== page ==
Life LinesHealth news you can use | Vol. 27 No. 5 | Jul-Aug 2017
SLEEP CAN JUMPSTART YOUR BRAIN
The myth—“Your creative genius is at its best in the middle of the night when you should be sleeping”— is so pervasive that design students are encouraged to pull frantic all-nighters as the best way to complete long-term projects with multiple deadlines. Then they are encouraged to crash and sleep binge.
Recent research reveals the design flaw in this myth. Skimping on sleep to finish creative projects followed by napping and binge sleeping actually reduces cognition and creativity, right when both are sorely needed! Not only is quantity of sleep important, so are regular hours for sleep. Ironically, a creative mind actually thrives on having a schedule—including one for sleep!
The upshot? Sleeping is not a waste of time. Quality sleep boosts creativity, innovation, and problem-solving skills.
“Alternating skimpy sleep with sleep marathons hurts attention, creativity in young adults,” sciencedaily.com, April 24, 2017.
INCREASE YOUR BRAIN VOLUME WITH EXERCISE
“Engaging in a program of regular exercise of moderate intensity over six months or a year is associated with an increase in the volume of selected brain regions,” says Dr. Scott McGinnis, an instructor in neurology at Harvard Medical School.
Exercise encourages production of brain chemicals that affect the growth of new blood vessels in the brain, and even the abundance, survival, and overall health of new brain cells.
A moderate intense exercise goal would be 150 minutes per week of brisk walking. If you’re out of shape, start with a few minutes a day, and increase the amount by five or ten minutes every week. Be persistent with your new habit; reaping the cognitive benefits may take up to six months. “Regular exercise changes the brain to improve memory, thinking skills,” Harvard Health Letter, November 29, 2016.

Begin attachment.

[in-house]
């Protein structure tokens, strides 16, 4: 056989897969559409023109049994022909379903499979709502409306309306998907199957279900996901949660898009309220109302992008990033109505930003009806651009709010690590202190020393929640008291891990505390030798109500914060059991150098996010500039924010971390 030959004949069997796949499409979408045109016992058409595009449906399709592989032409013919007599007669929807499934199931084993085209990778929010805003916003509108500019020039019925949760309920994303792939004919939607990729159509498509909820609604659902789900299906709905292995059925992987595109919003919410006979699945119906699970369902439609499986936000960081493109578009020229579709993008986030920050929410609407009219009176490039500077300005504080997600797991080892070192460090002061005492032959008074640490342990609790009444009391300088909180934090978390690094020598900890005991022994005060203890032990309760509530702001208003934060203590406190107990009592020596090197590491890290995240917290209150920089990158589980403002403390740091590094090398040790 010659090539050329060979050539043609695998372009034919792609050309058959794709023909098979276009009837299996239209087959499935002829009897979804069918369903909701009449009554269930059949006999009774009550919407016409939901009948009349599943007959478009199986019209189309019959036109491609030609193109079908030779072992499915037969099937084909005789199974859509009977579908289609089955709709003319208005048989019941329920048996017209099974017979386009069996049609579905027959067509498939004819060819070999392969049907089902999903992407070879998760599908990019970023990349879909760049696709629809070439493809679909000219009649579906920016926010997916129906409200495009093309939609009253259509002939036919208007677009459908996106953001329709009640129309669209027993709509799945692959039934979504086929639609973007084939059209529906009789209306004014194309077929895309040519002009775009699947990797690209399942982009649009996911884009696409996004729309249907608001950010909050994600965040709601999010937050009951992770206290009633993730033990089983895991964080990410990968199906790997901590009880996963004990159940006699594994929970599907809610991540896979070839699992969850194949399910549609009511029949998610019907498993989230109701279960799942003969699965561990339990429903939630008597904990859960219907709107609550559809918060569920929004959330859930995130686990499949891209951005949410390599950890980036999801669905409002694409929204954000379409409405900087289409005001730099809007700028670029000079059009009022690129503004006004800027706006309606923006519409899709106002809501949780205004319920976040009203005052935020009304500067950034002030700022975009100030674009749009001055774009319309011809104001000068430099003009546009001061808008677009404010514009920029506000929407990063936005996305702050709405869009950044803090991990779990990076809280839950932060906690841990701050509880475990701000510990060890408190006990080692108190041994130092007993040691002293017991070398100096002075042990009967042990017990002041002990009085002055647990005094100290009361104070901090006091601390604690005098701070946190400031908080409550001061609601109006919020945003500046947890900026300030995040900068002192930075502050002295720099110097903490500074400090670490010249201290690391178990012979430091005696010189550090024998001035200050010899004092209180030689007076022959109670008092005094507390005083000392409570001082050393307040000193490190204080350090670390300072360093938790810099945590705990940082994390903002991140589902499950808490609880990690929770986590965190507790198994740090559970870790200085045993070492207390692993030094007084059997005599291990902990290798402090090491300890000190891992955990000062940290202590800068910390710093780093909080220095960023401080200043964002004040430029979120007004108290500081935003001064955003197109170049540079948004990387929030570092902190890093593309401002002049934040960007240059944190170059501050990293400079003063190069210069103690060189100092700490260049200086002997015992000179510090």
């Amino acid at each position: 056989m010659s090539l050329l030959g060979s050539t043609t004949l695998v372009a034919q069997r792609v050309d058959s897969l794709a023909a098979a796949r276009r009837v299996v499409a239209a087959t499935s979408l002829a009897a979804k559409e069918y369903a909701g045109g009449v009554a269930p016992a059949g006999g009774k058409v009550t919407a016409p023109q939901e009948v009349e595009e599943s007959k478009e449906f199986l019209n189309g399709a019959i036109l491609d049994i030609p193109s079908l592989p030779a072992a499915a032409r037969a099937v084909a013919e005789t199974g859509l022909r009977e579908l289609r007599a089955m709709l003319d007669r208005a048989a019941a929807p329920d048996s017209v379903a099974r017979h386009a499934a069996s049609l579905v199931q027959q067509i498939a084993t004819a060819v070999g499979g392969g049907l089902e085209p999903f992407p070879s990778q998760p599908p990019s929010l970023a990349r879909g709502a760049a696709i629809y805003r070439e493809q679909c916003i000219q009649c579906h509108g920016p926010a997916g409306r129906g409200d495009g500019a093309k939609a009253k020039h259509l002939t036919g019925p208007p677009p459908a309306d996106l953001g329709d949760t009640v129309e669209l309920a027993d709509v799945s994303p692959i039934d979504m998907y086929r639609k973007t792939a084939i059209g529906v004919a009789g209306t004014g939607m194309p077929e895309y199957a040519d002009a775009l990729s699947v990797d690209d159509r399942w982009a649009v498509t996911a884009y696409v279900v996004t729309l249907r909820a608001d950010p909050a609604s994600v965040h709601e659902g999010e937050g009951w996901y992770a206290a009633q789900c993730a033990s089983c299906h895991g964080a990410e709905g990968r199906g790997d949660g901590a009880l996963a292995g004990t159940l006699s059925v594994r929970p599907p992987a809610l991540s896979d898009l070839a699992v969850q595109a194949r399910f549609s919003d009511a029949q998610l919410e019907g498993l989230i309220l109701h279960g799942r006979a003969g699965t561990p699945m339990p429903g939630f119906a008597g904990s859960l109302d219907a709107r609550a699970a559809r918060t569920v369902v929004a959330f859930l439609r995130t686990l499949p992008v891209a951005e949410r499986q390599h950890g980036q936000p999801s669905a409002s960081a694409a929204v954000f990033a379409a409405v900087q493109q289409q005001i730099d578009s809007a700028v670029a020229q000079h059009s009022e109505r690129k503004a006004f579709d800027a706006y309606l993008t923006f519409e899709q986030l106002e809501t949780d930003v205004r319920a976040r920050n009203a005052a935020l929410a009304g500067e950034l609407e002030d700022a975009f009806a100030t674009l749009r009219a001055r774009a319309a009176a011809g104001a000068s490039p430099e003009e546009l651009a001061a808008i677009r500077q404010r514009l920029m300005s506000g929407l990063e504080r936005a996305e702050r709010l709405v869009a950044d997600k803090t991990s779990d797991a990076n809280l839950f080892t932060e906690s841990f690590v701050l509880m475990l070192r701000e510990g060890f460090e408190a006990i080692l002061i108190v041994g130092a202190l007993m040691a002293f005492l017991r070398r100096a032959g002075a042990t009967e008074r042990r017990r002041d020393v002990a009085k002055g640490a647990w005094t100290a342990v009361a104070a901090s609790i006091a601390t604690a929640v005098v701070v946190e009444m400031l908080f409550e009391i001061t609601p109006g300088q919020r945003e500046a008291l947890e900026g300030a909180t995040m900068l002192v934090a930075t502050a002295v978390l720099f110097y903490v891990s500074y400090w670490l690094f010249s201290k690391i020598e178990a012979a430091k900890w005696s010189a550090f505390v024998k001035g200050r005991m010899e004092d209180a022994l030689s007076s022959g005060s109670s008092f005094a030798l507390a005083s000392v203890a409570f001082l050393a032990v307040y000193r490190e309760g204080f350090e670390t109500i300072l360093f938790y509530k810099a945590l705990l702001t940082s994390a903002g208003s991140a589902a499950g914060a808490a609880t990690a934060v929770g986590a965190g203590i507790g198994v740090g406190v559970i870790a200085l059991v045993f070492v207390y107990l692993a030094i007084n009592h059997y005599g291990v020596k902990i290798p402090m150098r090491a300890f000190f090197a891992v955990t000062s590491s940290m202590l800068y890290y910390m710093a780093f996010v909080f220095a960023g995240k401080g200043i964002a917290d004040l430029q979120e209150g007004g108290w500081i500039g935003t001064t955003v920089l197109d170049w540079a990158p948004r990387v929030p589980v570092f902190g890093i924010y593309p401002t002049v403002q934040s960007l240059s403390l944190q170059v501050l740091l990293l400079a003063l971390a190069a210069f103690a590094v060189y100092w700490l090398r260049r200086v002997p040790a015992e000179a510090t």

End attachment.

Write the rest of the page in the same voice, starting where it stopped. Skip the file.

CHANGE YOUR TASTEBUDS
Good news! You actually can change your taste buds to prefer healthy food if you will persist for about three weeks. But in reality change goes both ways. The longer we eat unhealthy foods, the more we blunt our taste to them, and the more of them we will need to be satisfied. And the inverse is also true. The longer we eat healthier foods, the better they taste and the more we want of them!
In addition, researchers believe they have found a sixth taste—the one for fat. If we pile up on fatty foods like meat, milk, cheese, and eggs, we will soon desire an increasing amount of these foods. If we decrease our consumption of them, we begin to decrease our desire and taste for them. A plant-based diet is naturally low in fat and through a few weeks of persistence, you can enjoy eating foods that lie at the foundation of good health—fruits, nuts, grains, and vegetables prepared in a simple and healthful way. “Changing Our Tastebuds,” NutritionFacts.org, September 9, 2013, Volume 14.
EAT PLANTS—FIGHT FAT
A long-term study in Spain revealed that participants who ate the highest amount of fruit and vegetables had a 43 percent lower chance of becoming obese in comparison to those who still ate animal-based foods and fewer plant foods. Put more simply, the fewer animal-based foods you eat, the more room you have for all the incredible benefits of your favorite fat-fighting plants. “More Fruits and Veggies Can Slash Obesity Odds,” HealthDay News, May 19, 2017.
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